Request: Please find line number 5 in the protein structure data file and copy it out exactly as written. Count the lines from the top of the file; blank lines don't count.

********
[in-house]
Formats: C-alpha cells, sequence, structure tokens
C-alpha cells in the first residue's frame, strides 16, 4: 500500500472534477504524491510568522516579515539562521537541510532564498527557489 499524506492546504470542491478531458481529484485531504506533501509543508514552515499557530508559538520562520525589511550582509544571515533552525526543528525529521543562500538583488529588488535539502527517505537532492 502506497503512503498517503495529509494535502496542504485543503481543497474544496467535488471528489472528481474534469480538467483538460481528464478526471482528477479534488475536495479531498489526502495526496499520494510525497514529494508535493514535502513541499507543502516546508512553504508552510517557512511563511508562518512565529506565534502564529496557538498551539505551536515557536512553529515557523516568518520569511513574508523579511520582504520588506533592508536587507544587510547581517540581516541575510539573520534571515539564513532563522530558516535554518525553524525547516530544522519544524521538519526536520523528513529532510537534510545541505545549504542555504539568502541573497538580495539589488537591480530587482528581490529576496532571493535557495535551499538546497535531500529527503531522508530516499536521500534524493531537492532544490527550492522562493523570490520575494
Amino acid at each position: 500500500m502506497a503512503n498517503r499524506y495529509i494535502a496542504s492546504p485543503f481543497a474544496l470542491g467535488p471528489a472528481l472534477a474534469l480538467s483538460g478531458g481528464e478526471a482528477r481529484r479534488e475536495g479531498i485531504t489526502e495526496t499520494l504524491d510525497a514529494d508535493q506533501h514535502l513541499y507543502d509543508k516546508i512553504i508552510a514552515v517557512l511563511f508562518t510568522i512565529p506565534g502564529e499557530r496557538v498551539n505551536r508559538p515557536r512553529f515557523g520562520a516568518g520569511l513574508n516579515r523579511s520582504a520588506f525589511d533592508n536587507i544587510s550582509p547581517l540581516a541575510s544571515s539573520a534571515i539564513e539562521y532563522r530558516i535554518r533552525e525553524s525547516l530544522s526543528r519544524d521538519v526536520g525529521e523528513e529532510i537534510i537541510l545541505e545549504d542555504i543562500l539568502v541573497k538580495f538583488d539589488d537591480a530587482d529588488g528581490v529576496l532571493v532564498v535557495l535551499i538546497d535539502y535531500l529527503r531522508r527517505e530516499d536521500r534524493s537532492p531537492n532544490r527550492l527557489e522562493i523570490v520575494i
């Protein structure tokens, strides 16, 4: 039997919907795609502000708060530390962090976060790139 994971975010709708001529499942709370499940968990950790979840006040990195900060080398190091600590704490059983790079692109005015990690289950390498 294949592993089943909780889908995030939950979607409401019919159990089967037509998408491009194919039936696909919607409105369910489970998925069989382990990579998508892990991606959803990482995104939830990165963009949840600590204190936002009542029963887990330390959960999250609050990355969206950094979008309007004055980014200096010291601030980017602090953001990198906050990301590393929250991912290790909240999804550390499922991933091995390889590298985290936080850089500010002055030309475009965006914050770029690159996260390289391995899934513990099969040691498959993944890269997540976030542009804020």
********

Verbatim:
């Protein structure tokens, strides 16, 4: 039997919907795609502000708060530390962090976060790139 994971975010709708001529499942709370499940968990950790979840006040990195900060080398190091600590704490059983790079692109005015990690289950390498 294949592993089943909780889908995030939950979607409401019919159990089967037509998408491009194919039936696909919607409105369910489970998925069989382990990579998508892990991606959803990482995104939830990165963009949840600590204190936002009542029963887990330390959960999250609050990355969206950094979008309007004055980014200096010291601030980017602090953001990198906050990301590393929250991912290790909240999804550390499922991933091995390889590298985290936080850089500010002055030309475009965006914050770029690159996260390289391995899934513990099969040691498959993944890269997540976030542009804020």